"“An intense and stimulating political drama; but I just felt it needed more enthusiasm and excitement…”"

As a host of films from all across the world come to London for the 55th annual film festival, it seems apt that there be a film adaptation of a play by William Shakespeare, the most important playwright of all time – hailing from just a mere few hours from the capital.

Ralph Fiennes adaptation and directorial debut, is undeniably well-acted and well-made, but ultimately rather uninteresting, which I would put down to a poor choice of play. Nothing against the script, Coriolanus, written in the latter stages of Shakespeare career, is undoubtedly one of his finest tragedies – but not one I would particularly yearn to see adapted onto the big screen.

Based on the life of the legendary Roman leader of the same name, Coriolanus tells the story of Caius Martius Coriolanus (Ralph Fiennes), a war hero for his hometown of Rome, Italy. However, he despises his own people, and being a man of much self-esteem and pride, his extreme views lead to him being banished from Rome, leaving behind his mother Volumnia (Vanessa Redgrave), wife Virgilia (Jessica Chastain) and young son.

As he flees the city, he befriends allies with his sworn adversary Tullus Aufidius (Gerard Butler), as he plots his revenge on the people of his former home.

Boasting a strong cast and some sensational performances, it’s hard to find many flaws with the feature (it’s quite well written too…). However, I just don’t feel the story is remarkable enough for the big screen, and as a result it becomes quite dull in parts.

It’s been modernised to the present day, which in some respects work very well – the parodied news and debates, featuring infamous news reporter Jon Snow, work well and bring a touch of realism and help towards the political edge the film is attempting to acquire. However, I felt in a few cases the modernisation felt somewhat contrived, such as the video conversations on laptops between Coriolanus and his troops, for example.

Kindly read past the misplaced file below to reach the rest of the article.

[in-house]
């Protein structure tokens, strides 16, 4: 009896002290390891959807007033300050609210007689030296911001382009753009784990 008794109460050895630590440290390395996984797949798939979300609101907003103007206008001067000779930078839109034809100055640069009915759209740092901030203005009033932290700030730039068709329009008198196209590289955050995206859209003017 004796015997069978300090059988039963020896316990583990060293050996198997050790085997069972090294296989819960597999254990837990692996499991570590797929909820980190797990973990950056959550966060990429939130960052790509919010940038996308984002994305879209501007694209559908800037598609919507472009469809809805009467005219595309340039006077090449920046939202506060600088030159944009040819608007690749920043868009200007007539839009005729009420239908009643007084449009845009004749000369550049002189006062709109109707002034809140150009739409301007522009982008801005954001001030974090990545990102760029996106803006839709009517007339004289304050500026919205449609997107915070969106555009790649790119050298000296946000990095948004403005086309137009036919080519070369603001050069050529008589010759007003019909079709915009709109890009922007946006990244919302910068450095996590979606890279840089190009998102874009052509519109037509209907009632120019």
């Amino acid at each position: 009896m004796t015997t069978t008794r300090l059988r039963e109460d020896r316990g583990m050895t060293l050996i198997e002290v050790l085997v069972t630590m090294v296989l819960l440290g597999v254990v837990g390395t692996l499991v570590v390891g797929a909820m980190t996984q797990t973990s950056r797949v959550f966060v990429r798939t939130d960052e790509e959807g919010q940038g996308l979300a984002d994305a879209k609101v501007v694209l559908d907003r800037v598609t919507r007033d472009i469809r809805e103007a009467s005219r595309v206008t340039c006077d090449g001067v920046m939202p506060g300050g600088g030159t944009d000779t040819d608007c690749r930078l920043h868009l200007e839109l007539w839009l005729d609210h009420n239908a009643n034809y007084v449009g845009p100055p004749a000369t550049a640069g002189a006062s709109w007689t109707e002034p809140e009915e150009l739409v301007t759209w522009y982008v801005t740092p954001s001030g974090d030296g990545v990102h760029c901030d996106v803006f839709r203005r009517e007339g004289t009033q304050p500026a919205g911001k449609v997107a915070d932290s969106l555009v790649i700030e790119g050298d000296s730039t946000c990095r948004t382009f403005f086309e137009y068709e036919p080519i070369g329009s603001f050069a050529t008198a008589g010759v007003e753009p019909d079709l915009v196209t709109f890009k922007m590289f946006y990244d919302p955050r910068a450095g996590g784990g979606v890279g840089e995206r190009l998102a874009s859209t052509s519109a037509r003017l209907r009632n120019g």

I’m still caught in two minds as to whether or not I believe the modernisation was a good thing. I think the news stories acted well as a narrative, explaining what is a quite perplexing tale, but it didn’t have the flow of the poetic dialogue that Baz Luhrmann’s adaptation of Romeo and Juliet had for example, and as a result just felt quite old-fashioned amidst contemporary surroundings.

But where the feature stood strong was in its performances. There are few better British screen actors than both Fiennes and Redgrave, and both were astounding. Fiennes has a wonderful fervour, and managed to play the obsessive and zealous leader well – whilst also perfecting the unspoken, contemplative side to the tyrant.

Redgrave, as well as Brian Cox – playing Menenius – shone as the two more experienced members of the cast, with an enticing an emotional monologue by Redgrave towards the latter end of the feature. To further Fiennes reputation as a new director, he even had Butler putting in a strong shift.

It is therefore quite difficult to criticise the production too much, it’s an intense and stimulating political drama; but I just felt it needed more enthusiasm and excitement.

But, at the same festival that boasts the showing of upcoming release Anonymous – which questions and defies the legitimacy to Shakespeare’s work, having seen yet another one of his plays up on the big screen - I’m with the Bard on this one.